However, the main beneficiary was Hitlers party, the NSDAP, who managed to increase their seats in the Reichstag from 12-107 thus concluding in their eventuating as the second largest political party at the time. Thereafter, as the NSDAP continued to attract a positive response from the people, eventually seizing power in 1933, the Republic was doomed to eventual collapse and ultimate destruction. It is suggested that the eventual collapse of the Weimar Republic and the rise of Hitler to power was almost inevitable. To illustrate, as a result of the existing circumstances of economic crisis, near, if not, complete social disaster and almost universal discontent, there were ultimately only two choices left open to the German people; a narrow, army-backed Presidential dictatorship (the Communists) or a young, dynamic and broadly-based Nazi movement. For many, particularly the middle classes, the second choice was perhaps also perceived as the only choice available to them, especially as the prospect of Communist rule, with also the existing presence of Article 48 that allowed too much power to be vested in any one person, may have seemed too frightening a risk to undertake.

Indeed the contrast between the spectre of Communist disorder with the Nazis promises of law and order, economic stability, the curbing of the unions, the endorsement of traditional values and the promise to crush Marxism was at the very centre of Hitlers success. In addition, very many powerful groups preferred to lend their support to the opposite extreme, namingly, the NSDAP. Moreover, Hitler managed in transmitting his party as having the dual attraction of offering radical solutions to economic problems while upholding patriotic values. He seemingly promised something to everyone and the German people, thus responded to him as he had foreshadowed. Nonetheless, the Nazis still did not succeed in retaining more than thirty seven per cent of the vote. In November 1932 Hitler lost an additional thirty four seats. However, in as much as the acting president (von Hindenburg) allowed himself to be convinced by generals and right-wing politicians that only the Nazi leader could restore order in Germany, in the following year leadership was passed to him nonetheless.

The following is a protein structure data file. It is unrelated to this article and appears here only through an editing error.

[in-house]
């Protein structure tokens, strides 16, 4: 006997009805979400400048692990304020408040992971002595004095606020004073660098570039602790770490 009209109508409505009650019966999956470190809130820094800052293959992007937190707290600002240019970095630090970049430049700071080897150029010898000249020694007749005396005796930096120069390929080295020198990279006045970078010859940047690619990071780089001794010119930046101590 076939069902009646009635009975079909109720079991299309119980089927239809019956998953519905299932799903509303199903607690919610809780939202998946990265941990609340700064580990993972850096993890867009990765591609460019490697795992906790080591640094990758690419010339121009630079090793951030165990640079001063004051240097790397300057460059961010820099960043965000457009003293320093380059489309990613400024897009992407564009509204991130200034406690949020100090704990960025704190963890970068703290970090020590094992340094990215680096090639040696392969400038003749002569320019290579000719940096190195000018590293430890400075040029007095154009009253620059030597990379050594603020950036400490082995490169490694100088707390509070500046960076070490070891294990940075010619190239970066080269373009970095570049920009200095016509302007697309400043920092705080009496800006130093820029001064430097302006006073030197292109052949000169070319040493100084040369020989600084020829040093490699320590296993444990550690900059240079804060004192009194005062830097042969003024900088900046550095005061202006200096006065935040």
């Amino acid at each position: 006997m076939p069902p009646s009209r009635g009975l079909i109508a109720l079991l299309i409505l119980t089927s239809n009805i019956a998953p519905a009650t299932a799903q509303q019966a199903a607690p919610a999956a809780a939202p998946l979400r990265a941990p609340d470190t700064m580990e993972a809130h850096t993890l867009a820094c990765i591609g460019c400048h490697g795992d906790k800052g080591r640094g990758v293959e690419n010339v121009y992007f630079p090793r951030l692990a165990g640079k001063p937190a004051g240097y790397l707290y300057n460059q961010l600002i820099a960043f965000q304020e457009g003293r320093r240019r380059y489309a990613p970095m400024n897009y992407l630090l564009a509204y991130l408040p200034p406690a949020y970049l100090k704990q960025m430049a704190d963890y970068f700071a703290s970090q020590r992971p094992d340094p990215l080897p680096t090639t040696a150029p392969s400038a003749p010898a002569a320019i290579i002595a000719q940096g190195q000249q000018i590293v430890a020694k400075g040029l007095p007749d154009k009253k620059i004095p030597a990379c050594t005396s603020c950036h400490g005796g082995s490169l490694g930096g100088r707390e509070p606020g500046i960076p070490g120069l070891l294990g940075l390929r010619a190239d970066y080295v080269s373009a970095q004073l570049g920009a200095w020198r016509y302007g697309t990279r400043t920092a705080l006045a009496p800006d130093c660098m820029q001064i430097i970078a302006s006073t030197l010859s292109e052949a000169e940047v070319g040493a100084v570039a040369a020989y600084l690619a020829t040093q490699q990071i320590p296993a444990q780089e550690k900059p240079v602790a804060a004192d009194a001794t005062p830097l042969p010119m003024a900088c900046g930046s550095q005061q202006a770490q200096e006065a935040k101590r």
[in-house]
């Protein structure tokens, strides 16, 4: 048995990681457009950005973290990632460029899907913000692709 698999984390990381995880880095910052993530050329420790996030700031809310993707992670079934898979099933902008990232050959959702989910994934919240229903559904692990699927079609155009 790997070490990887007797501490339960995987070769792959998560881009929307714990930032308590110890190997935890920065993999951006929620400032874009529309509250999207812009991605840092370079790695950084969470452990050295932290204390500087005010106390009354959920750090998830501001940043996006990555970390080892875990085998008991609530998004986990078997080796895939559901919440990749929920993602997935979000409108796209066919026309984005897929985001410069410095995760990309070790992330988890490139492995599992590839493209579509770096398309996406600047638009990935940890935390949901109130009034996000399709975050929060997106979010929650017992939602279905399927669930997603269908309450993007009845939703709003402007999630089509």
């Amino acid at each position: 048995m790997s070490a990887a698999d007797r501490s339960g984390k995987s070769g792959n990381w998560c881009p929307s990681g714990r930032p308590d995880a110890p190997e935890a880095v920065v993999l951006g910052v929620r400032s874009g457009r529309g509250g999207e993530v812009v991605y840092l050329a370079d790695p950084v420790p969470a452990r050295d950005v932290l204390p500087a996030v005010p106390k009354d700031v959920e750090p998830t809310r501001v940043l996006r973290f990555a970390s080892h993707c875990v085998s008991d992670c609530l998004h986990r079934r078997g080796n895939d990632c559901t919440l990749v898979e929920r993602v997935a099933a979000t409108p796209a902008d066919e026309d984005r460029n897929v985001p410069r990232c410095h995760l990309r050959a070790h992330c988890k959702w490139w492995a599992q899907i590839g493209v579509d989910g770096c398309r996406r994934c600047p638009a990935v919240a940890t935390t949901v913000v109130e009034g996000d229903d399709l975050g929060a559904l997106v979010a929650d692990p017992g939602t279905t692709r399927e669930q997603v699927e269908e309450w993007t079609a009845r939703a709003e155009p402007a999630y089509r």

Hindenburg, according to his lights, was a good President, at least until extreme old age rendered him helpless in the hands of his advisers. Accordingly, Hitler was made Germanys fifteenth post war Chancellor in January 1933. At this stage Germans had scarce knowledge of what the future under the rule of Hitler would mean or eventuate in. However, Hitler lost no time in a founding a harsh totalitarian state known as the third Reich which he enforced within a mere month of his appointment. The results were the destruction of a modern civilised society that turned crisis into catastrophe, bringing the democracy of Weimar to its end; its ultimate conclusion devastating the whole of Europe.

In conclusion, when assessing the reasons for the failure of the Weimar Republic and the ascent of the NSDAP to power, one has to make various considerations; for these events occurred as a result of a plurality of factors. Perhaps the most important factor was the economic crises which befell the Republic in 1923 and again in 1929. However to neglect considerations like the possibility that the revolution of 1918 failed to create institutions loyal to the new regime, that perhaps the constitution of the Republic was too idealistic and lacking in practicality, causing certain structural weaknesses and finally, that the desertion of the Republic by the masses and more powerful interests made the failure of Weimar and the rise of Hitler to power a mere matter of time would give a distorted view of the issue. Moreover, several political and social issues arose with the creation of the Republic, one of which was the influence of Imperial Germany. The Republic failed to resolve these issues and these issues created the context that made the failure of the Republic and the rise of a dictatorial leader to power possible. Bibliography : Fischer. F., (1986), From Kaiserreich to third Reich, Oxford University Press, London. Gilbert. M.,(1997), A history of the twentieth century: Volume one: 1900-1933, Bath Press, Great Britain. Gill.

A., (1994), An honourable defeat, William Heinemann Ltd, London. Ramm. A., (1984), Europe in the twentieth century 1905-1970, Longman Group Ltd, USA. Simon. T., (1983), Germany 1918-1933 revolution, counterrevolution and the rise of Hitler, Oxford University Press, London.

Peukert. D., (1991), The Weimar Republic, Penguin Press, London. Traynor. J., (1991), Challenging history: Europe 1890-1990, Macmillan education limited, London.